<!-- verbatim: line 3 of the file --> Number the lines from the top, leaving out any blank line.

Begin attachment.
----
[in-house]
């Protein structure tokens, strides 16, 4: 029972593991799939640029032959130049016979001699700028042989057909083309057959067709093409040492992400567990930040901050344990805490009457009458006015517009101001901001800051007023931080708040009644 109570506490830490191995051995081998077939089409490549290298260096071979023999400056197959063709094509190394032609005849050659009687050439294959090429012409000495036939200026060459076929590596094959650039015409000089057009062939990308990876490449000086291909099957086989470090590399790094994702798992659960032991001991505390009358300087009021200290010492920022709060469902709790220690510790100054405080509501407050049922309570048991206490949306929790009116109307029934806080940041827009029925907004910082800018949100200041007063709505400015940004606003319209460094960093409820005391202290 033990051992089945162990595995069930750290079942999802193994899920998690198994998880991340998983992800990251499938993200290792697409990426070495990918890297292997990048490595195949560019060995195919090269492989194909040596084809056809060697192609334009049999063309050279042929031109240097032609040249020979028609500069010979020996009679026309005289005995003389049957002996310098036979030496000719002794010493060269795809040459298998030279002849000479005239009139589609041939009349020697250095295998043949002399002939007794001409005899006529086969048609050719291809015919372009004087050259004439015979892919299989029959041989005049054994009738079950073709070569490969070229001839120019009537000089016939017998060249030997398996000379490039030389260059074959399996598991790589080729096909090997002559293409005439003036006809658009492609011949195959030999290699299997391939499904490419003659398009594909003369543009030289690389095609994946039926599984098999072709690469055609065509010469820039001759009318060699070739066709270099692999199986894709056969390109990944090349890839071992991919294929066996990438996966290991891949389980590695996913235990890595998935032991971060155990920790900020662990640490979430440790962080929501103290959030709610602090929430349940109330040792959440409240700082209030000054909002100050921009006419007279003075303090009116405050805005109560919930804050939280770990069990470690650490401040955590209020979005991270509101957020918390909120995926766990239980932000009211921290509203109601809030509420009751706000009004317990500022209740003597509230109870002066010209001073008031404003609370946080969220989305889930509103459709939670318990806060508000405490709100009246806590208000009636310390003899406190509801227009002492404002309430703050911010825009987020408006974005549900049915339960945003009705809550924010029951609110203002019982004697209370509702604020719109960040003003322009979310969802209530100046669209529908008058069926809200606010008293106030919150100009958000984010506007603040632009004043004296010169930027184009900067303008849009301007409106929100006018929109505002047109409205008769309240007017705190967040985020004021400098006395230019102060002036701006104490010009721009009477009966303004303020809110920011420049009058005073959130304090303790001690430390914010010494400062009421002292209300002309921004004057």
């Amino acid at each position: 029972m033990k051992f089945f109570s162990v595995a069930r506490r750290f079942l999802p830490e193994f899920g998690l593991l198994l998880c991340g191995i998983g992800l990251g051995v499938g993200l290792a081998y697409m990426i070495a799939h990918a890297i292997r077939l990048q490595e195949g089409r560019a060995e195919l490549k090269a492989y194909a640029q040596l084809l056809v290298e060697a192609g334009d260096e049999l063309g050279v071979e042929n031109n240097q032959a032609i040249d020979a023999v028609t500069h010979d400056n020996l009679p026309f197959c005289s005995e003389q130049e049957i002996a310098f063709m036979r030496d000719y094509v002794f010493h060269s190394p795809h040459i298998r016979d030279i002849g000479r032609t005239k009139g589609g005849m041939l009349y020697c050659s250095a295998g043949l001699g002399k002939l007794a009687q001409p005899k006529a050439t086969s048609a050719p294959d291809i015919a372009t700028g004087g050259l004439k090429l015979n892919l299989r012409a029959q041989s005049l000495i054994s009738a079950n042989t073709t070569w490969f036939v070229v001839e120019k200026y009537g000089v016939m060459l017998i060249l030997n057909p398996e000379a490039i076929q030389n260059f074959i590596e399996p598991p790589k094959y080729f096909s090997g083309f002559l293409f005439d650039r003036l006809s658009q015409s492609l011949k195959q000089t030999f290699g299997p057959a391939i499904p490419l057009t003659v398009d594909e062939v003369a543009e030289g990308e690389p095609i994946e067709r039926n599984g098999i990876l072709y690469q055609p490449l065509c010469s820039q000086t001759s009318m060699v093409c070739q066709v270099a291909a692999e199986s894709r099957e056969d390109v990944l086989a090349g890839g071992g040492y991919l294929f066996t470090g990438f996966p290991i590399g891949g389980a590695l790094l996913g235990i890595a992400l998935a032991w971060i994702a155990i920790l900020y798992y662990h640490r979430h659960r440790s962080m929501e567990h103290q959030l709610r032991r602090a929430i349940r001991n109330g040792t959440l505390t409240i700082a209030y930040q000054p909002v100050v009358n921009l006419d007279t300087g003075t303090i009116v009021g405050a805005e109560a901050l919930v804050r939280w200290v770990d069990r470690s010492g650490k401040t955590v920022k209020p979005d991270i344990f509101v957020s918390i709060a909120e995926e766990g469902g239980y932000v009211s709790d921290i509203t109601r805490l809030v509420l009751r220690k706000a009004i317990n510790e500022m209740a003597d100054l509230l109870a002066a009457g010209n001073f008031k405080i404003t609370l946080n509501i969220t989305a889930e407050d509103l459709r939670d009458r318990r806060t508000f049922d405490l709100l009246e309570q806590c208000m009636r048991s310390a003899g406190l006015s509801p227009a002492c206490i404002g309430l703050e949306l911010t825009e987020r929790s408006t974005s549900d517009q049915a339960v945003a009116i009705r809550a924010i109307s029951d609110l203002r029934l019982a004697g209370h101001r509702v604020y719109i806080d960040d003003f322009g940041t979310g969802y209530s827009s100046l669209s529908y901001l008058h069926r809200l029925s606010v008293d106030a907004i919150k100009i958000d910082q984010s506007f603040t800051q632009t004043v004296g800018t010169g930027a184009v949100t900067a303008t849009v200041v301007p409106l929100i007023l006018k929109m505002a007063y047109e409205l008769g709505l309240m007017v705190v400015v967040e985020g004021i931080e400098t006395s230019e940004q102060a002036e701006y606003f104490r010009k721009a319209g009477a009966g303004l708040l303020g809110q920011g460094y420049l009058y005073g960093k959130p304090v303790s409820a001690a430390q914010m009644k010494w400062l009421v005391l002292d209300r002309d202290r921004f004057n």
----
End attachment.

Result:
């Amino acid at each position: 029972m033990k051992f089945f109570s162990v595995a069930r506490r750290f079942l999802p830490e193994f899920g998690l593991l198994l998880c991340g191995i998983g992800l990251g051995v499938g993200l290792a081998y697409m990426i070495a799939h990918a890297i292997r077939l990048q490595e195949g089409r560019a060995e195919l490549k090269a492989y194909a640029q040596l084809l056809v290298e060697a192609g334009d260096e049999l063309g050279v071979e042929n031109n240097q032959a032609i040249d020979a023999v028609t500069h010979d400056n020996l009679p026309f197959c005289s005995e003389q130049e049957i002996a310098f063709m036979r030496d000719y094509v002794f010493h060269s190394p795809h040459i298998r016979d030279i002849g000479r032609t005239k009139g589609g005849m041939l009349y020697c050659s250095a295998g043949l001699g002399k002939l007794a009687q001409p005899k006529a050439t086969s048609a050719p294959d291809i015919a372009t700028g004087g050259l004439k090429l015979n892919l299989r012409a029959q041989s005049l000495i054994s009738a079950n042989t073709t070569w490969f036939v070229v001839e120019k200026y009537g000089v016939m060459l017998i060249l030997n057909p398996e000379a490039i076929q030389n260059f074959i590596e399996p598991p790589k094959y080729f096909s090997g083309f002559l293409f005439d650039r003036l006809s658009q015409s492609l011949k195959q000089t030999f290699g299997p057959a391939i499904p490419l057009t003659v398009d594909e062939v003369a543009e030289g990308e690389p095609i994946e067709r039926n599984g098999i990876l072709y690469q055609p490449l065509c010469s820039q000086t001759s009318m060699v093409c070739q066709v270099a291909a692999e199986s894709r099957e056969d390109v990944l086989a090349g890839g071992g040492y991919l294929f066996t470090g990438f996966p290991i590399g891949g389980a590695l790094l996913g235990i890595a992400l998935a032991w971060i994702a155990i920790l900020y798992y662990h640490r979430h659960r440790s962080m929501e567990h103290q959030l709610r032991r602090a929430i349940r001991n109330g040792t959440l505390t409240i700082a209030y930040q000054p909002v100050v009358n921009l006419d007279t300087g003075t303090i009116v009021g405050a805005e109560a901050l919930v804050r939280w200290v770990d069990r470690s010492g650490k401040t955590v920022k209020p979005d991270i344990f509101v957020s918390i709060a909120e995926e766990g469902g239980y932000v009211s709790d921290i509203t109601r805490l809030v509420l009751r220690k706000a009004i317990n510790e500022m209740a003597d100054l509230l109870a002066a009457g010209n001073f008031k405080i404003t609370l946080n509501i969220t989305a889930e407050d509103l459709r939670d009458r318990r806060t508000f049922d405490l709100l009246e309570q806590c208000m009636r048991s310390a003899g406190l006015s509801p227009a002492c206490i404002g309430l703050e949306l911010t825009e987020r929790s408006t974005s549900d517009q049915a339960v945003a009116i009705r809550a924010i109307s029951d609110l203002r029934l019982a004697g209370h101001r509702v604020y719109i806080d960040d003003f322009g940041t979310g969802y209530s827009s100046l669209s529908y901001l008058h069926r809200l029925s606010v008293d106030a907004i919150k100009i958000d910082q984010s506007f603040t800051q632009t004043v004296g800018t010169g930027a184009v949100t900067a303008t849009v200041v301007p409106l929100i007023l006018k929109m505002a007063y047109e409205l008769g709505l309240m007017v705190v400015v967040e985020g004021i931080e400098t006395s230019e940004q102060a002036e701006y606003f104490r010009k721009a319209g009477a009966g303004l708040l303020g809110q920011g460094y420049l009058y005073g960093k959130p304090v303790s409820a001690a430390q914010m009644k010494w400062l009421v005391l002292d209300r002309d202290r921004f004057n």